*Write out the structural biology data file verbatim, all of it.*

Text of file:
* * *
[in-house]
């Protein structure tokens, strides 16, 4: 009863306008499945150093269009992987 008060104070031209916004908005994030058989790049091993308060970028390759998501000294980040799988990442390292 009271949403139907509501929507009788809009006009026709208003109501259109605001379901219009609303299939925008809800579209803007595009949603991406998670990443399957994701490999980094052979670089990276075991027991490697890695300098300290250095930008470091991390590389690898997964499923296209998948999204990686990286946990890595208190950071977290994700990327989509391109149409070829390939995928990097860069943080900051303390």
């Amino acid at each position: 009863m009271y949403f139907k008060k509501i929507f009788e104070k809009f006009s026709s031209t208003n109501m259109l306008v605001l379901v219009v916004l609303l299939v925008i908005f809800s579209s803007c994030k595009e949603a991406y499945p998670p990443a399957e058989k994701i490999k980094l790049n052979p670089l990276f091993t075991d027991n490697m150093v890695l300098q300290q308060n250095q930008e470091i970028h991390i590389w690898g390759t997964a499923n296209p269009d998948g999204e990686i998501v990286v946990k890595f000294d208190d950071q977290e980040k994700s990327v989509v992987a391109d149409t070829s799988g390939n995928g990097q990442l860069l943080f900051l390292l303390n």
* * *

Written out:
[in-house]
């Protein structure tokens, strides 16, 4: 009863306008499945150093269009992987 008060104070031209916004908005994030058989790049091993308060970028390759998501000294980040799988990442390292 009271949403139907509501929507009788809009006009026709208003109501259109605001379901219009609303299939925008809800579209803007595009949603991406998670990443399957994701490999980094052979670089990276075991027991490697890695300098300290250095930008470091991390590389690898997964499923296209998948999204990686990286946990890595208190950071977290994700990327989509391109149409070829390939995928990097860069943080900051303390």
């Amino acid at each position: 009863m009271y949403f139907k008060k509501i929507f009788e104070k809009f006009s026709s031209t208003n109501m259109l306008v605001l379901v219009v916004l609303l299939v925008i908005f809800s579209s803007c994030k595009e949603a991406y499945p998670p990443a399957e058989k994701i490999k980094l790049n052979p670089l990276f091993t075991d027991n490697m150093v890695l300098q300290q308060n250095q930008e470091i970028h991390i590389w690898g390759t997964a499923n296209p269009d998948g999204e990686i998501v990286v946990k890595f000294d208190d950071q977290e980040k994700s990327v989509v992987a391109d149409t070829s799988g390939n995928g990097q990442l860069l943080f900051l390292l303390n």